Cyber criminals are sending victims their own passwords in an attempt to trick them into believing they have been filmed on their computer watching porn and demanding payment.
There have been over 110 of reports made to Action Fraud from concerned victims who have received these scary emails.
In a new twist not seen before by Action Fraud, the emails contain the victim’s own password in the subject line. Action Fraud has contacted several victims to verify this information, who have confirmed that these passwords are genuine and recent.
The emails demand payment in Bitcoin and claim that the victim has been filmed on their computer watching porn.
An example email reads:
I’m aware, XXXXXX is your password. You don’t know me and you’re probably thinking why you are getting this mail, right?
Well, I actually placed a malware on the adult video clips (porno) web site and guess what, you visited this website to experience fun (you know what I mean). While you were watching video clips, your internet browser started out working as a RDP (Remote Desktop) with a key logger which gave me access to your display screen as well as web camera. Just after that, my software program gathered every one of your contacts from your Messenger, Facebook, and email.
What did I do?
I made a double-screen video. First part shows the video you were watching (you have a nice taste omg), and 2nd part displays the recording of your webcam.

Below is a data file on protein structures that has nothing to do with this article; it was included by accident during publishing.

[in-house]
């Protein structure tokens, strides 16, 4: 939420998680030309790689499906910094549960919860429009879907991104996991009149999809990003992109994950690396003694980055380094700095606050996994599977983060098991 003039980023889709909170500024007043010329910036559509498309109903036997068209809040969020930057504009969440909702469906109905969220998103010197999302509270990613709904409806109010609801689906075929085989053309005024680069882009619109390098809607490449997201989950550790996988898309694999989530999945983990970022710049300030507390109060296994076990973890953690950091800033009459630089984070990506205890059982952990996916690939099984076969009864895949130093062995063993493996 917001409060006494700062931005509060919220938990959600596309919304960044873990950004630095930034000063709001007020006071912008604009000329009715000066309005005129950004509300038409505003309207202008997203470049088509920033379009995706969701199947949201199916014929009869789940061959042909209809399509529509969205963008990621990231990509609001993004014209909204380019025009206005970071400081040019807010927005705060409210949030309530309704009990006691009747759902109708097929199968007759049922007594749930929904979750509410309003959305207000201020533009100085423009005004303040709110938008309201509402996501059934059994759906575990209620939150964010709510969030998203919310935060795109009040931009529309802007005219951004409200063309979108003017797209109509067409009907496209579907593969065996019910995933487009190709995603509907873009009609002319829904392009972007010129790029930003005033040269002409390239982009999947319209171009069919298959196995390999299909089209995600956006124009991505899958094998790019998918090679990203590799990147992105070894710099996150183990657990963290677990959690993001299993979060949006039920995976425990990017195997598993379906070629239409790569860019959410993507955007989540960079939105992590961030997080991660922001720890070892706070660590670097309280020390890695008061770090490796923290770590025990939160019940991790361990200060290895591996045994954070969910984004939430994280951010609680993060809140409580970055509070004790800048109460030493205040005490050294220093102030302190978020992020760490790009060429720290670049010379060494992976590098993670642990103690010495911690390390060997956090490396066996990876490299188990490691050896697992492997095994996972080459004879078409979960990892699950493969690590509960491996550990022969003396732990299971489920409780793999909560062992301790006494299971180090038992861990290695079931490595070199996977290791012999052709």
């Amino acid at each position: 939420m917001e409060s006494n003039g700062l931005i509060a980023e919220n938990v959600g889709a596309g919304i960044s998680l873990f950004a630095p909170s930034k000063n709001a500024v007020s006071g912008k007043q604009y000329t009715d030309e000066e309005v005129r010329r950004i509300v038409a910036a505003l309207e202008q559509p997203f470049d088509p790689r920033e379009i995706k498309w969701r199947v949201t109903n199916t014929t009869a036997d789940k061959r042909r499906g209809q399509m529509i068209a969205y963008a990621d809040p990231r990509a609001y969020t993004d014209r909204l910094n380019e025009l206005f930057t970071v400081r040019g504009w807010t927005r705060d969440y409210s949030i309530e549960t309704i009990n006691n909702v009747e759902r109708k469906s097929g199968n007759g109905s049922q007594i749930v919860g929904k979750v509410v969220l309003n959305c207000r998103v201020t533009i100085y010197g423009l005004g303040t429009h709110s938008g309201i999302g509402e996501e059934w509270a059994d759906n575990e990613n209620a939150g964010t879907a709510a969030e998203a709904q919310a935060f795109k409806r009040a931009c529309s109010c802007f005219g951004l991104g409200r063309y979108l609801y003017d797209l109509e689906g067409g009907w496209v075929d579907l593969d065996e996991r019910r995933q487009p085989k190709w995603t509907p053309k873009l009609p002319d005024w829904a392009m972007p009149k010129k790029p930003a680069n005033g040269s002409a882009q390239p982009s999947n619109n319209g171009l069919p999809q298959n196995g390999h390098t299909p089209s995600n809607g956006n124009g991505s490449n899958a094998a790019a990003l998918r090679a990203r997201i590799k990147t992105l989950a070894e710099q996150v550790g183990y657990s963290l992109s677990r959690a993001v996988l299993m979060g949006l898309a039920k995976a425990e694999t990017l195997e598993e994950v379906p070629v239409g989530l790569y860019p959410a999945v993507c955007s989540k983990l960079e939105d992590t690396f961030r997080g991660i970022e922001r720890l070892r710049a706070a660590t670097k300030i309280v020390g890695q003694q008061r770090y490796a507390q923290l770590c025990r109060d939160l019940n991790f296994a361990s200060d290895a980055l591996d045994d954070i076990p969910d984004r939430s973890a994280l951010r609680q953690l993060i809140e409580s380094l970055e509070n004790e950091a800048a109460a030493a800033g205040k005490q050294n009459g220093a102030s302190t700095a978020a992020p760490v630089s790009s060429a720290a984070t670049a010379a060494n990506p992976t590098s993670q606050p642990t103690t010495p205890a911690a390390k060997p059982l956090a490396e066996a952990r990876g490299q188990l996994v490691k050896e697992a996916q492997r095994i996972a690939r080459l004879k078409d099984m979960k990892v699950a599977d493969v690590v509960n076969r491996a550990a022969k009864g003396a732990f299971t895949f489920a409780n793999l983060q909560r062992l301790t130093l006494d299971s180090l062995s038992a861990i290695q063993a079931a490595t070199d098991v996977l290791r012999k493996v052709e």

Exactly what should you do?
Well, I believe, $2900 is a fair price tag for our little secret. You’ll make the payment by Bitcoin (if you do not know this, search “how to buy bitcoin” in Google).
BTC Address: 1HpXtDRumKRhaFTXXXXXXXXXX
(It is cAsE sensitive, so copy and paste it)
You now have one day to make the payment. (I have a special pixel within this email message, and now I know that you have read this e mail). If I do not receive the BitCoins, I will definately send out your video recording to all of your contacts including close relatives, co-workers, and many others. Nevertheless, if I receive the payment, I’ll destroy the video immidiately. If you need evidence, reply with “Yes!” and I will send your video to your 10 friends. It is a non-negotiable offer, therefore do not waste my time and yours by responding to this message.
Suspected data breach
Action Fraud suspects that the fraudsters may have gained victim’s passwords from an old data breach.
After running some of the victim’s email addresses through ‘Have i been pwned?’, a website that allows people to check if their account has been compromised in a data breach, Action Fraud found that almost all of the accounts were at risk.
Last month, fraudsters were also sending emails demanding payment in Bitcoin, using WannaCry as a hook.
How to protect yourself
- Don’t be rushed or pressured into making a decision: paying only highlights that you’re vulnerable and that you may be targeted again. The police advise that you do not pay criminals.
- Secure it: Change your password immediately and reset it on any other accounts you’ve used the same one for. Always use a strong and separate password. Whenever possible, enable Two-Factor Authentication (2FA).
- Do not email the fraudsters back.
- Always update your anti-virus software and operating systems regularly.
- Cover your webcam when not in use.
- If you have receive one of these emails and paid the fine, report it to your local police force. If you have not paid, report it as a phishing attempt to Action Fraud.